Looks like a GHC bug, see here and here. To work around this we have to build everything with --disable-library-stripping --disable-executable-stripping and / or set executable-stripping: False + library-stripping: False in Cabal's ~/.cabal/config.

  • Now with that in mind, we can install the dependencies with cabal install --dependencies-only
  • This will take a very long time and may or may not work immediately. The reason is that 1GB of memory is very little for building complex Haskell libraries and SD cards have very slow I/O. To control memory usage it can sometimes be enough to simply restart the build (all already build dependencies will not be rebuild, thankfully). There's also the option of controlling memory usage by compiling single threaded (-j1) and passing heap options to GHC (--ghc-option=+RTS --ghc-option=-M500m --ghc-option=-RTS). It's best to babysit the build a bit, monitor with a tool like htop and restart / tweak options once it hits the 100MB swap file and everything grinds to a halt. But it should work, with a bit of patience.
  • Now we have the dependencies, we can build Stack. There's another bug to work around. The build will eventually fail with errors like these:
Building stack-1.1.0...
Preprocessing library stack-1.1.0...
[53 of 86] Compiling Stack.Constants  ( src/Stack/Constants.hs, dist/build/Stack/Constants.o )
    cannot find normal object file `dist/build/Stack/Types/PackageName.dyn_o'
    while linking an interpreted expression

Also see this bug report. The workaround is to invoke cabal build with --ghc-options=-dynamic-too.

  • Building stack will take a long time, similar suggestions for managing memory as for building the dependencies apply
  • A final cabal install to put Stack in the Cabal bin directory / path
  • Now we have a working Stack, time to build Hue Dashboard. Get the source with git clone This guide was written when 164729ef0d28e749ccbfd135f0e3ea5ced8ca8f1 was the current revision, but it's probably best to try HEAD
  • This time there's nothing really special to do, basically stack build should work. No special options required. Hue Dashboard itself builds relatively quickly, but the dependencies will require the same careful tweaking and babysitting as with building Stack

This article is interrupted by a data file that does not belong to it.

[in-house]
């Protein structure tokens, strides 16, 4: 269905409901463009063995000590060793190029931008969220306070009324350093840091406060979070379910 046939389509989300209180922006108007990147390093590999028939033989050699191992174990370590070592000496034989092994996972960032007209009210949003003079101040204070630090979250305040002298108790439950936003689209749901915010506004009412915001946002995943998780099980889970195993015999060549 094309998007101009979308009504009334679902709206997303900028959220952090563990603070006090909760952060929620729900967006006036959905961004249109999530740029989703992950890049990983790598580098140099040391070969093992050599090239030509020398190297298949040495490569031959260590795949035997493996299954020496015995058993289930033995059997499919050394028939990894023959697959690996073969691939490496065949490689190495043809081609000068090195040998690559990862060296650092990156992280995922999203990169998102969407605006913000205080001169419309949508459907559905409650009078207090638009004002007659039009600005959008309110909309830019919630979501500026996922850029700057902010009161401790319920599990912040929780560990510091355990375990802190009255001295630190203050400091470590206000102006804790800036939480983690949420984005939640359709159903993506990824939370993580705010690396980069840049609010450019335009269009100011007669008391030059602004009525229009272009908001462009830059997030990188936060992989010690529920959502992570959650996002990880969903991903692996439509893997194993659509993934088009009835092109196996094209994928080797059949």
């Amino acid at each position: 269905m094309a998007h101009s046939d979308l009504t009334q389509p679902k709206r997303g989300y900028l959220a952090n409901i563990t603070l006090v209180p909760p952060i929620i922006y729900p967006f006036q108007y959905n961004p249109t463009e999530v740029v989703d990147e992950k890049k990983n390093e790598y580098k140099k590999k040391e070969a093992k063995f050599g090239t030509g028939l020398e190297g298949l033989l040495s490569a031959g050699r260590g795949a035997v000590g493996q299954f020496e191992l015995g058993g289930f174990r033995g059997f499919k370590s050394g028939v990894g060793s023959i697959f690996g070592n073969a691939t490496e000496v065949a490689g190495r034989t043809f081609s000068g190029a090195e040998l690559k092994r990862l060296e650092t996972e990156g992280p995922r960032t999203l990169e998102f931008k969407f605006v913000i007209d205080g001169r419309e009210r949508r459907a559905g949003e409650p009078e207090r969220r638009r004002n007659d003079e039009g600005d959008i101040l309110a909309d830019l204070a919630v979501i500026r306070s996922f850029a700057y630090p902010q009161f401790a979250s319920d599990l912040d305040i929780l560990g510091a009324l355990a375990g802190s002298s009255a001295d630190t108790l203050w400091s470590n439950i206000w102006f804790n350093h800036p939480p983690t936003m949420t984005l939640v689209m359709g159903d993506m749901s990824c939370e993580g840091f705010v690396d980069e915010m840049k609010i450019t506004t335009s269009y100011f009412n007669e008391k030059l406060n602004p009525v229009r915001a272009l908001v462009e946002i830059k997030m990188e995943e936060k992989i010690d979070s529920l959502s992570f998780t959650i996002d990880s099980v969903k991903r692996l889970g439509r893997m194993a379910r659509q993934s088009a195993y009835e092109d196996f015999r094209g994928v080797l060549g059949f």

• Once building is done, verify with stack exec hue-dashboard that everything works
  • It's recommended to setup Hue Dashboard as a daemon so it automatically starts when the RPi is powered up. I used daemontools, also see this great tutorial
  • Since moving the Hue Dashboard executable to a different location or invoking Stack from another user etc. can be a bit tricky at this point, using the following as the run script for the daemon might be easiest:
cd /home/pi/hue-dashboard/
exec .stack-work/dist/arm-linux/Cabal- 2>&1
  • Occasionally Hue Dashboard might fail to start after a reboot with the above script. Starting & stopping the service with sudo svc -u /service/hue-dashboard/ etc. always works. I can only conjecture that Hue Dashboard is being run before the network is fully initialized. Adding a sleep 5 at the beginning seems to fix this reliably
  • On ARM machines Hue Dashboard displays a 'Server' tile, allowing for shutdown and reboot of the Raspberry Pi without using SSH
  • This hopefully worked out all fine, be sure to file bug reports with the respective parts of the Haskell ecosystem to make sure it keeps getting easier


There's a large amount of TODO comments around the code, pointing out potential bugs and limitations, recording my thoughts for future improvements.

Related Projects

If you want to have a very visible alarm telling you when your website or internet connection goes down, please also see my Hue Watchdog project.


Abuse those inexpensive Amazon Dash Buttons to control your Hue Lights, please also see my Hue Dash project.



This program is published under the MIT License.


Developed by Tim C. Schroeder, visit my website to learn more.